Recipe by dasunrisin
"I've been experimenting with saag recipes for a while now, and have finally concocted what I believe to be the best version so far. This recipe is for plain saag. Add lamb, chicken, paneer, or other deliciousness. Serve warm with rice or naan.
Hmm. None of these ingredients are on sale today.
Show ingredients on sale
Sort stores by
Save money at local stores when ingredients are on sale!
Watch video tips and tricks
1 (1 inch) piece
fresh ginger, peeled and coarsely chopped
water, or more as needed
1 (10 ounce) bag
fresh spinach, chopped
fresh kale, chopped
ghee (clarified butter)
This is a response to the review by MGPaneer on Jan25, 2011(I have not tried this recipe).
Saag is NOT name of Mustard Greens in either Hindi or Punjabi. That honor belongs to Sarson.
Saag is the name of a dish that is cooked in such a fashion with leafy greens. So if the primary leafy green is Mustard Greens(which is usually the case) then it is called Sarson da Saag (da=of, so this translated to Saag of Mustard Greens).
This dish could be called Kale da Saag. As for the addition of milk/cream, this is a common practice in many Indian restaurants in both India and the US to give the Saag added richness. Home cooks tend to use a big chunk of butter/ghee instead of the milk to give it the richness.
So the person is correct in calling this Saag although calling it Kale Saag may be more appropriate since just Saag is usually always with Sarson(Mustard Green).
Also, Paneer is a type of Cottage Cheese so please go over your info before posting. Just because you Indian does not make you correct(I am Indian btw)
Hope this helps.
I wanted to write just to provide some linguistic clarity. "Saag" is both the name for the dish and the Punjabi/Hindi word for mustard greens, which are the main component of the dish. If there are no mustard greens, it is not "saag". This could be a "palak" dish (palak means spinach). Also, no South Asian person (myself included) would ever add milk and/or cottage cheese to such a dish. Cubes of paneer can be added. But as this recipe stands, it is entirely inaccurate to call it a saag dish or even any version of a saag dish. This seems be more of an "Indianized" creamed spinach dish.
I was the only one in my family who liked this. I accidentally over blended half of the saag for the last step, so it came out looking like babyfood- but such a beautiful color! The only thing I changed was to use olive oil instead of ghee- didn't have any and was too lazy to make some from scratch. I don't know if I'd make this again. It wasn't bad. It helped me use up all the kale I had which was why I thought to make it in the first place, but it's really too high in carbs for my husband and I to eat and it didn't particularly wow either of us.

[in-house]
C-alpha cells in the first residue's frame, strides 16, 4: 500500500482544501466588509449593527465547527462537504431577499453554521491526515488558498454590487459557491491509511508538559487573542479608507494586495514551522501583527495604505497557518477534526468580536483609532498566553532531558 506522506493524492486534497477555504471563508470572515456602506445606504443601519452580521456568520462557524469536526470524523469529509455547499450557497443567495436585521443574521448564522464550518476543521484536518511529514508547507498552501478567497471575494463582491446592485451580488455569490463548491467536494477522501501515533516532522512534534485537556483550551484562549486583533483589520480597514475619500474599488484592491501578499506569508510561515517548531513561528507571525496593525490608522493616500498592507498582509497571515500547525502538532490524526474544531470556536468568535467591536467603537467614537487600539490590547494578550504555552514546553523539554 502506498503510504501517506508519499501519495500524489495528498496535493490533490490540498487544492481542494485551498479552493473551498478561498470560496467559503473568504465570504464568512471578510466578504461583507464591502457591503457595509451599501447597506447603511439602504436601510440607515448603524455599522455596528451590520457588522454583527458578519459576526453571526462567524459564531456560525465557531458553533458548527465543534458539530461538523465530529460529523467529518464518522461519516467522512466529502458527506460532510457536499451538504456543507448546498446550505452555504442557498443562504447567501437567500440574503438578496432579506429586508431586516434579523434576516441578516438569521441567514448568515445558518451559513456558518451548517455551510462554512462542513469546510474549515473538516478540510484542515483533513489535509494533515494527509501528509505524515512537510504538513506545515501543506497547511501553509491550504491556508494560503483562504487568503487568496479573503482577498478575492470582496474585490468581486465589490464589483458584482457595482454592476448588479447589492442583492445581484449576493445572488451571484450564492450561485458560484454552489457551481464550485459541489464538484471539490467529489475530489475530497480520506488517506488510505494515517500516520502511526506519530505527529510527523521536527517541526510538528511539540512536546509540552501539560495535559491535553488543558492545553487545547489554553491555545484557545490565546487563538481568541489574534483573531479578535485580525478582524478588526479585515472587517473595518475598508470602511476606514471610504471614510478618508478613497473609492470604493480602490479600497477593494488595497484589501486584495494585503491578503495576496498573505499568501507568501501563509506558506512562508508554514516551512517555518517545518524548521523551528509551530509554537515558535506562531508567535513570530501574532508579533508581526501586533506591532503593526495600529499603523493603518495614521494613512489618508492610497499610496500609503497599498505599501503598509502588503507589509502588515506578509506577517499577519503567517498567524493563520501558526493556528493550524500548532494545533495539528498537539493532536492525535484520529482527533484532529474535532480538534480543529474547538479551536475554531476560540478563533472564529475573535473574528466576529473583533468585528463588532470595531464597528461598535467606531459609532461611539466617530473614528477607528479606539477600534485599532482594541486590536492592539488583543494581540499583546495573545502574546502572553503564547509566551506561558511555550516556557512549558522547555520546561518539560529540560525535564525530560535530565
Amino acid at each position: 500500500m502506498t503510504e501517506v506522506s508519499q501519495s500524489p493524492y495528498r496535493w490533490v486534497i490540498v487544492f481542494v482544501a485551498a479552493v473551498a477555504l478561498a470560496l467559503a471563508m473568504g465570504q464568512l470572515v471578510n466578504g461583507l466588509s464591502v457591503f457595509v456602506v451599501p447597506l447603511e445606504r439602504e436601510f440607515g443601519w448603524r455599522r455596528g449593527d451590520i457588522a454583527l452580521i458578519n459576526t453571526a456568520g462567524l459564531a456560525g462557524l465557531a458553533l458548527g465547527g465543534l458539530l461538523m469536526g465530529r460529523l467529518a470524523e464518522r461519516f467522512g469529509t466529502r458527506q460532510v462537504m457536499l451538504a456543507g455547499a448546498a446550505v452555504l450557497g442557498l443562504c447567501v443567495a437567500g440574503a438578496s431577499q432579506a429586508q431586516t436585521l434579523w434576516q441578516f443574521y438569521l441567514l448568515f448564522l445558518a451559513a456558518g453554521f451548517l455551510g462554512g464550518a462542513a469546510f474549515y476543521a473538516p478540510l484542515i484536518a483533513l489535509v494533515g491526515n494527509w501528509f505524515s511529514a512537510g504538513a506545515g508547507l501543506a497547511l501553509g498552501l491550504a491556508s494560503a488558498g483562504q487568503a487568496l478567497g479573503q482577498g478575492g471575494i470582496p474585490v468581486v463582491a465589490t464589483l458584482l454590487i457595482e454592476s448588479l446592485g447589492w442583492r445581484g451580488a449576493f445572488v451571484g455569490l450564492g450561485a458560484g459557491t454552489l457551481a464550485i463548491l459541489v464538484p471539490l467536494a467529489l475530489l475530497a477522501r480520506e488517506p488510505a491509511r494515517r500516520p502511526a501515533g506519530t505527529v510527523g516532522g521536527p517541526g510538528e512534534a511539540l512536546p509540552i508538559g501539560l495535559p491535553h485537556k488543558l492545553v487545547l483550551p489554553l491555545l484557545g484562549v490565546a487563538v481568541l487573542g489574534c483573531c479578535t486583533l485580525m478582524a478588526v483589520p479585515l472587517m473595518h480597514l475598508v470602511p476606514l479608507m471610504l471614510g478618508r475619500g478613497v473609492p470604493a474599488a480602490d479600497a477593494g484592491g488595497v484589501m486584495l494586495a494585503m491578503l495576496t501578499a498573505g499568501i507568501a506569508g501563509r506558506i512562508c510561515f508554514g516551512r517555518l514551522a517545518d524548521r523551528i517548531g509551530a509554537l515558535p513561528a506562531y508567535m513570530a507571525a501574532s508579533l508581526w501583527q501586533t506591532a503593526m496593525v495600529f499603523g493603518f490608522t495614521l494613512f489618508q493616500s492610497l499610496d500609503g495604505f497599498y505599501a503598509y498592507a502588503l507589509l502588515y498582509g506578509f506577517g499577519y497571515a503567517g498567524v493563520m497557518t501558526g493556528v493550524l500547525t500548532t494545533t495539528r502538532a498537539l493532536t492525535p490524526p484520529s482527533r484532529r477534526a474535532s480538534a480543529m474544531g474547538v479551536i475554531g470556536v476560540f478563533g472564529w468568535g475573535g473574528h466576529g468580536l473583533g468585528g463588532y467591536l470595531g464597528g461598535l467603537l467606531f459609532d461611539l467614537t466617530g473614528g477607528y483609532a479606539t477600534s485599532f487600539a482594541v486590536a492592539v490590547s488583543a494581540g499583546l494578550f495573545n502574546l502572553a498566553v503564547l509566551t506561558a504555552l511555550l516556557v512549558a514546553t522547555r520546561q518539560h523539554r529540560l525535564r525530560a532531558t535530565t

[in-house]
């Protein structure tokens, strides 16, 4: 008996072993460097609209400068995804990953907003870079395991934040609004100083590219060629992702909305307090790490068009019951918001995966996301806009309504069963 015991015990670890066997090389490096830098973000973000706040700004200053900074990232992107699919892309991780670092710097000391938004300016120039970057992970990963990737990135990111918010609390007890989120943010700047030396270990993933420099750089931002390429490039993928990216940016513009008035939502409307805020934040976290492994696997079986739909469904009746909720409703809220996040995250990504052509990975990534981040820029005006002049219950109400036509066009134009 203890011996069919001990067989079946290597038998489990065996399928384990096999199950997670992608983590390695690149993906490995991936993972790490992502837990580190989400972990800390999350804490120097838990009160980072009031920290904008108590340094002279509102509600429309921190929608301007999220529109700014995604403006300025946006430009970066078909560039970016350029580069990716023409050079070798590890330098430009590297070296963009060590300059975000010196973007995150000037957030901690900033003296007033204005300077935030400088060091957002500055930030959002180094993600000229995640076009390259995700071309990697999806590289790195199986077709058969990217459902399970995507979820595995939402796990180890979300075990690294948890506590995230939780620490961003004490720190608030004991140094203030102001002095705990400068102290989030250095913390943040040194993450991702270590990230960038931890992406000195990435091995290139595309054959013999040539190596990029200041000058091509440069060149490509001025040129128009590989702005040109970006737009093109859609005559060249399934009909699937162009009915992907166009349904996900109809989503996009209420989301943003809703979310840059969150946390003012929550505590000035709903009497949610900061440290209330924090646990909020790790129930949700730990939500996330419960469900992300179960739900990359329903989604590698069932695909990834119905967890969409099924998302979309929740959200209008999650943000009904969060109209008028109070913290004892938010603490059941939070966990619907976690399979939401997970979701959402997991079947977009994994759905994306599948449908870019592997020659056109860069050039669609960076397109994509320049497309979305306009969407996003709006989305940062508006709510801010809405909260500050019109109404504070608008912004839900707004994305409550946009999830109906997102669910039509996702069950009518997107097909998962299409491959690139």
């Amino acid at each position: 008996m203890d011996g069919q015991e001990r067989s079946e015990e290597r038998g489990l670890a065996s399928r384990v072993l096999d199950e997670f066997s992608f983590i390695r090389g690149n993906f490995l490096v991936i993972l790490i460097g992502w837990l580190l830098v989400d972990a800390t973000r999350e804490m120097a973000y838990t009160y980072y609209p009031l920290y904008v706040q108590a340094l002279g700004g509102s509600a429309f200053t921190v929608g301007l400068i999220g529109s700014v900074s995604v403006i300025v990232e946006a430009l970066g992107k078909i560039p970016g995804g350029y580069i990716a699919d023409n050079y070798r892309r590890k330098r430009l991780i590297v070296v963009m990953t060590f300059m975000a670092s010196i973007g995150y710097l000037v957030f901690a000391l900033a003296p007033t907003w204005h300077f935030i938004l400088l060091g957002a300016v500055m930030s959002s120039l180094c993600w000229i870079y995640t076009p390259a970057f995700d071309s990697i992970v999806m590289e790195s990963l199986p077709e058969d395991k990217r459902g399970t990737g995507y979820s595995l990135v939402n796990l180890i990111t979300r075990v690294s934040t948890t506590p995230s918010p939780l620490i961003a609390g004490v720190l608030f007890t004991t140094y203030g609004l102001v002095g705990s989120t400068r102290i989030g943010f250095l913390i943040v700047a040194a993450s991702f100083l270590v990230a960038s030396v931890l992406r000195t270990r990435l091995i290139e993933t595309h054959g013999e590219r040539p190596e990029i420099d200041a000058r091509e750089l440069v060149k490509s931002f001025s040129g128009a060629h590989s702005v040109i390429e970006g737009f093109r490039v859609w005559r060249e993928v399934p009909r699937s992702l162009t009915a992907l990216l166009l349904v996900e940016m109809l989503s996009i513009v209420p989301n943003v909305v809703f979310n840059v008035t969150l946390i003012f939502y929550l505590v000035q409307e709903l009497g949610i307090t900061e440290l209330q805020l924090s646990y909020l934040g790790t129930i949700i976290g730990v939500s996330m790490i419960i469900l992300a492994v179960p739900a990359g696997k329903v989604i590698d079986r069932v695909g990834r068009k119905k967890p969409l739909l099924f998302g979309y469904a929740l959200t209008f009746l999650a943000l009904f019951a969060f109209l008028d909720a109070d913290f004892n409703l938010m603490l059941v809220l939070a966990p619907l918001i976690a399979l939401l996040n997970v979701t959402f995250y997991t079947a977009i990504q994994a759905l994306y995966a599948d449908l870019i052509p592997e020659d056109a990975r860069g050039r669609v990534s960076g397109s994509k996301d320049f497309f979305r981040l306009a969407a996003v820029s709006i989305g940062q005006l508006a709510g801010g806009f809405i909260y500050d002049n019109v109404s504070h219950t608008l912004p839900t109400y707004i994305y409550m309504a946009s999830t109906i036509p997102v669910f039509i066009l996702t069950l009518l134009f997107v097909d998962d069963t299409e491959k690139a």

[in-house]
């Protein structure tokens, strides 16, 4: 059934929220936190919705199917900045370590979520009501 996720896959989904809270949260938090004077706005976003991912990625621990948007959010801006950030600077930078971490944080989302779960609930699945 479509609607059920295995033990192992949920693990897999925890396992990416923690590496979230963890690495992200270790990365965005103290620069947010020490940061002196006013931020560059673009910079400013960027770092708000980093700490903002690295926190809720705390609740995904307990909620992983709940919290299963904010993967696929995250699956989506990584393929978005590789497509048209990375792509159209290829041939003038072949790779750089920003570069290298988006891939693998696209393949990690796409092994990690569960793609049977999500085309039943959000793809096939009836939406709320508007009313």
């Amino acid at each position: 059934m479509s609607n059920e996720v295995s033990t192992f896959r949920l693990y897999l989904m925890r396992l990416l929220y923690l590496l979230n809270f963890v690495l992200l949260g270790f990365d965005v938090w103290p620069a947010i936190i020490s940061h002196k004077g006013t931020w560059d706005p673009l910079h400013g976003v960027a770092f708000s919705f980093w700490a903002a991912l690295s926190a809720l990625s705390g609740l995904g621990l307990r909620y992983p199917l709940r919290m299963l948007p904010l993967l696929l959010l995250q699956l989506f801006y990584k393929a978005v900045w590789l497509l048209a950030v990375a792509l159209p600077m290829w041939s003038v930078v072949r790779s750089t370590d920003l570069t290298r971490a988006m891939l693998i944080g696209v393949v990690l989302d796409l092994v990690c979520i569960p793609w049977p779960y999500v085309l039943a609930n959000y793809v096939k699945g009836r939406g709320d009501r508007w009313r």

Fabulous and sooooo healthy. Also a very flexible recipe. I used small frozen packages of spinach and mustard greens, substituted almond milk for dairy milk (probably could have substituted tofu for the cottage chees), substituted 1 tablespoon tikka masala for the 1/2 teaspoon garam masala, used one giant sweet onion instead of two regular onions, and substituted olive oil for ghee. I don't really like cooked greens, but THIS was GOBBLED.
The contrary opinions on whether this can be called saag and the appropriateness of the ingredients arise from different sub-cultures within the Indian sub-continent. Among Punjabis( people whose ancestors and possibly they themselves are from the Punjab region), the term "saag" means a simple curry made from bitter mustard greens and milder greens such as spinach. No milk,cream etc is EVER added- that would be blasphemous. For non-Punjabis however, "saag" means any dish made of leafy green vegetables such as this one. It is common to add cream, milk, paneer etc to green leafy vegetables.
So everyone who posted their ire is correct according to their perspective!
For more trivia, linguistically "saag" is related to "shaak" which means vegetable. That is why a vegetarian is called "shakahari"- one that eats vegetables.
REVISIONS: I'm sure the original is amazing too, but a few substitutions made this the best Spinach Saag ever! No cottage cheese=used plain yogurt instead Added fried cubes of Indian Cottage Cheese/like tofu constancy : cut into 1 inch cubs fry in a pan of 1TBS olive oil til brown then put in Saag. Try it. Love it!
This recipe tastes better with tomato puree in place of milk and cheese.I add cottege cheeze cubes in tomato gravy and palak paste. Chhaya[cstopre]
Excellent! Tastes just like my fav Indian restaurants! I used cottage cheese, a little yogurt I had left and almond milk instead of reg milk. Thanks so much-I've tried other saag recipes-this will be the one I always use!
* Percent Daily Values are based on a 2,000 calorie diet.
Kale and Spinach Saag
Serving Size: 1/4 of a recipe
Servings Per Recipe: 4
Amount Per Serving
Calories from Fat: 62
Get cute n’ creepy recipes to feed all your little monsters.
It’s everything you need to cook your best. Learn more about Allrecipes Cooking School.
All the game-day eats you need to crush the tailgate competition.
This hearty meatless lasagna is layered with cheese, fresh spinach, and sauce.
See how to make authentic Indian creamed spinach.
See how to make a tasty, reduced-fat spinach and Cheddar quiche.